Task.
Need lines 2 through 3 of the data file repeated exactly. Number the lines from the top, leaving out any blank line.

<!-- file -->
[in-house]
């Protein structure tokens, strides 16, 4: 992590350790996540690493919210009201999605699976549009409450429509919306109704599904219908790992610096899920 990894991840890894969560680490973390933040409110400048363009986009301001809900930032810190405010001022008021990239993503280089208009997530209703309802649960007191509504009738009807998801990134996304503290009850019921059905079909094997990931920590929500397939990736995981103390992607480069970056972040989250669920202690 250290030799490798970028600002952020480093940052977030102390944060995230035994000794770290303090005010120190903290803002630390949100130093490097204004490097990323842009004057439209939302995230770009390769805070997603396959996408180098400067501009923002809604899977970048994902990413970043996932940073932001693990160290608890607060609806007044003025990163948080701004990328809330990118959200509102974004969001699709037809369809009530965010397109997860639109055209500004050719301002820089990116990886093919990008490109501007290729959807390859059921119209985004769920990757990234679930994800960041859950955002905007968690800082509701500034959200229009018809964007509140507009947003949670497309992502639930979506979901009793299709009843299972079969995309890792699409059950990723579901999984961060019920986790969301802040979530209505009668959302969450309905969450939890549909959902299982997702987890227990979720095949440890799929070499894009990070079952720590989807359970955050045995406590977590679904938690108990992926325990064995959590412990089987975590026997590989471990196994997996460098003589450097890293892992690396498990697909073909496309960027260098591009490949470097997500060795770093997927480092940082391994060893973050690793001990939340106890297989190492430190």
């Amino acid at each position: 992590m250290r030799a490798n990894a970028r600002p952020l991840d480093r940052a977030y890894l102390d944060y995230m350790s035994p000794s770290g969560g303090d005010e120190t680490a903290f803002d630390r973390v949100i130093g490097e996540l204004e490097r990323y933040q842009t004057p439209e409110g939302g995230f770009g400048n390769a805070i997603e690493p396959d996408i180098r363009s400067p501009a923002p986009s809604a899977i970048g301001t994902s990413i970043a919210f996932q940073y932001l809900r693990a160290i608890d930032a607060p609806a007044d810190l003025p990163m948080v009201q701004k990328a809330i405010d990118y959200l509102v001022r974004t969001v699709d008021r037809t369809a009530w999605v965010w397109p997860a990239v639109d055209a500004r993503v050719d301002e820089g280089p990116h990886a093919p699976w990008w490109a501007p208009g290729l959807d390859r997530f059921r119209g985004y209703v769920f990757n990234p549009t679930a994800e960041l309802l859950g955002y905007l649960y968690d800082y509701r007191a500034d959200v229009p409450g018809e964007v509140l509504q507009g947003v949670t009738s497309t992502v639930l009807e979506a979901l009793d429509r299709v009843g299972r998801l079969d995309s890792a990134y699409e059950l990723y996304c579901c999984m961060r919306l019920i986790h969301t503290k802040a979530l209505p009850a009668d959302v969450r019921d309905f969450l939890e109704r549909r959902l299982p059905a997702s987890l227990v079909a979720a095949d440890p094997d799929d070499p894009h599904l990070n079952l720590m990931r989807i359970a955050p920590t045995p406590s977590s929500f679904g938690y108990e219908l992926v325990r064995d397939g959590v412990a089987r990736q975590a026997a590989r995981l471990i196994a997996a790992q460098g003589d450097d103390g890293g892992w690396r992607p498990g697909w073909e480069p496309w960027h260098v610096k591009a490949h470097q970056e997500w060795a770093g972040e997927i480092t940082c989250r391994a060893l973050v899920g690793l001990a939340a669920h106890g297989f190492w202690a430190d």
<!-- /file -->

């Protein structure tokens, strides 16, 4: 992590350790996540690493919210009201999605699976549009409450429509919306109704599904219908790992610096899920 990894991840890894969560680490973390933040409110400048363009986009301001809900930032810190405010001022008021990239993503280089208009997530209703309802649960007191509504009738009807998801990134996304503290009850019921059905079909094997990931920590929500397939990736995981103390992607480069970056972040989250669920202690 250290030799490798970028600002952020480093940052977030102390944060995230035994000794770290303090005010120190903290803002630390949100130093490097204004490097990323842009004057439209939302995230770009390769805070997603396959996408180098400067501009923002809604899977970048994902990413970043996932940073932001693990160290608890607060609806007044003025990163948080701004990328809330990118959200509102974004969001699709037809369809009530965010397109997860639109055209500004050719301002820089990116990886093919990008490109501007290729959807390859059921119209985004769920990757990234679930994800960041859950955002905007968690800082509701500034959200229009018809964007509140507009947003949670497309992502639930979506979901009793299709009843299972079969995309890792699409059950990723579901999984961060019920986790969301802040979530209505009668959302969450309905969450939890549909959902299982997702987890227990979720095949440890799929070499894009990070079952720590989807359970955050045995406590977590679904938690108990992926325990064995959590412990089987975590026997590989471990196994997996460098003589450097890293892992690396498990697909073909496309960027260098591009490949470097997500060795770093997927480092940082391994060893973050690793001990939340106890297989190492430190």
């Amino acid at each position: 992590m250290r030799a490798n990894a970028r600002p952020l991840d480093r940052a977030y890894l102390d944060y995230m350790s035994p000794s770290g969560g303090d005010e120190t680490a903290f803002d630390r973390v949100i130093g490097e996540l204004e490097r990323y933040q842009t004057p439209e409110g939302g995230f770009g400048n390769a805070i997603e690493p396959d996408i180098r363009s400067p501009a923002p986009s809604a899977i970048g301001t994902s990413i970043a919210f996932q940073y932001l809900r693990a160290i608890d930032a607060p609806a007044d810190l003025p990163m948080v009201q701004k990328a809330i405010d990118y959200l509102v001022r974004t969001v699709d008021r037809t369809a009530w999605v965010w397109p997860a990239v639109d055209a500004r993503v050719d301002e820089g280089p990116h990886a093919p699976w990008w490109a501007p208009g290729l959807d390859r997530f059921r119209g985004y209703v769920f990757n990234p549009t679930a994800e960041l309802l859950g955002y905007l649960y968690d800082y509701r007191a500034d959200v229009p409450g018809e964007v509140l509504q507009g947003v949670t009738s497309t992502v639930l009807e979506a979901l009793d429509r299709v009843g299972r998801l079969d995309s890792a990134y699409e059950l990723y996304c579901c999984m961060r919306l019920i986790h969301t503290k802040a979530l209505p009850a009668d959302v969450r019921d309905f969450l939890e109704r549909r959902l299982p059905a997702s987890l227990v079909a979720a095949d440890p094997d799929d070499p894009h599904l990070n079952l720590m990931r989807i359970a955050p920590t045995p406590s977590s929500f679904g938690y108990e219908l992926v325990r064995d397939g959590v412990a089987r990736q975590a026997a590989r995981l471990i196994a997996a790992q460098g003589d450097d103390g890293g892992w690396r992607p498990g697909w073909e480069p496309w960027h260098v610096k591009a490949h470097q970056e997500w060795a770093g972040e997927i480092t940082c989250r391994a060893l973050v899920g690793l001990a939340a669920h106890g297989f190492w202690a430190d």